Hungary has announced that it will hold a referendum in October on European Union plans to relocate refugees and migrants among member states, a scheme fiercely opposed by the country’s right-wing government.
Tuesday’s announcement is the latest one of Prime Minister Viktor Orban’s steps to intensify his fight against the EU’s refugee policies.
“As president of the republic I decree that the referendum will be held on October 2,” President Janos Ader said in a statement on Tuesday.
A massive pre-referendum campaign has been launched.
Orban’s government voted against the EU plan to share 160,000 refugees and migrants around the 28-nation bloc via mandatory quotas.
Romania, the Czech Republic and Slovakia also rejected the mandatory quotas, but the scheme was passed by a majority of member states in a vote in September.
EU trying to ‘redraw Europe’s identity’
Hungary has joined Slovakia in filing a legal challenge within the EU against the plan, which was meant to ease pressure on Greece and Italy, the main refugee entry points into the bloc.
Orban has said that the EU has no right to “redraw Europe’s cultural and religious identity”.
Voters will be asked: “Do you want the EU to prescribe the mandatory relocation of non-Hungarian citizens to Hungary without the approval of the Hungarian parliament?”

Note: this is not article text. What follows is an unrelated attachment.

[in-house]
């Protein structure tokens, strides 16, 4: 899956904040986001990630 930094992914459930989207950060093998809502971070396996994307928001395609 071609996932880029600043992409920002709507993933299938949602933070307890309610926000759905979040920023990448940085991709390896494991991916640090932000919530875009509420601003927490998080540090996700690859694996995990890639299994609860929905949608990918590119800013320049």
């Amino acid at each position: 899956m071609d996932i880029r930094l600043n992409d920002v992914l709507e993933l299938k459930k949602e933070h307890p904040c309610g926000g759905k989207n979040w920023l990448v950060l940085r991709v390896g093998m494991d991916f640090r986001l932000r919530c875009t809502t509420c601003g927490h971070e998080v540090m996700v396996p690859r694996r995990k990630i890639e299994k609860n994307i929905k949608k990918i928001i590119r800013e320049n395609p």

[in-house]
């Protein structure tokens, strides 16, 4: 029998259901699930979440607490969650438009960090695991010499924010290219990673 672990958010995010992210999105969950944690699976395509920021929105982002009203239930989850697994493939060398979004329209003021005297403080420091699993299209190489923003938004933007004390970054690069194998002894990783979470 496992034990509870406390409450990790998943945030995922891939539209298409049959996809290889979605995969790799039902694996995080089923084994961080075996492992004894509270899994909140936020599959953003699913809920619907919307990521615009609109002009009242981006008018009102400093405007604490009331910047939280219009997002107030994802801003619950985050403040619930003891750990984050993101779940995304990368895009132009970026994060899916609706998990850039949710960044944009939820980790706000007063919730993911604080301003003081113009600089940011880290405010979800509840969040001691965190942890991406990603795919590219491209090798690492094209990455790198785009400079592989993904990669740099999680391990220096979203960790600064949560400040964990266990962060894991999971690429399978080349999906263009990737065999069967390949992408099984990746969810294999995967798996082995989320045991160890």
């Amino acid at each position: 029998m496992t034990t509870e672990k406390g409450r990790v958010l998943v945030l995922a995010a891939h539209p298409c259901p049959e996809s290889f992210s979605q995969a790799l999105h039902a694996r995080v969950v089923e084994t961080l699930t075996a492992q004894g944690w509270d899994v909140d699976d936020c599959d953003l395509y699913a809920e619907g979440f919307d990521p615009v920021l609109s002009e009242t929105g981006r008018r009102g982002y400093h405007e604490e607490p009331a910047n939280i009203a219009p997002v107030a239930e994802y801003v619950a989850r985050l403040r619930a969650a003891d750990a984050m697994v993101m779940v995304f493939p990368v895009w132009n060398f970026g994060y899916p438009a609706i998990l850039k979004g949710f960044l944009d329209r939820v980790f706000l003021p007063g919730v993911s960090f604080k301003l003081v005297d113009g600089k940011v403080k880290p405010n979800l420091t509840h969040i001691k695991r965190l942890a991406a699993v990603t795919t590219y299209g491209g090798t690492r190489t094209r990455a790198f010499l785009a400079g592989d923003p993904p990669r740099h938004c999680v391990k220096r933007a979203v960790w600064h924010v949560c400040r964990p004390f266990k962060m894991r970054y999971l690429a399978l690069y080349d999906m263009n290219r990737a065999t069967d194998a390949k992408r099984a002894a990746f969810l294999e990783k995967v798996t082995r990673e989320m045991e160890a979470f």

Budapest says that the EU’s plan – which has been slow to get going – violates its national sovereignty and that “terrorists” might enter the country disguised as refugees.
As of July 1, fewer than 2,800 people have been relocated, according to EU data. Hungary has made zero places available but is meant to take in 1,294 people.
Orban has long had a testy relationship with Brussels with critics saying that his shake-up of Hungarian institutions from 2010 has undermined democracy.
However, his stance during Europe’s refugee crisis, which has seen more than a million people undertake a perilous journey to the continent, has caused particular anger.
About 400,000 migrants and refugees passed through Hungary in 2015 before the government sealed off the southern borders with razor wire and fences in the autumn.
The authorities also brought in tough new laws punishing illegal entry and vandalism of the fences.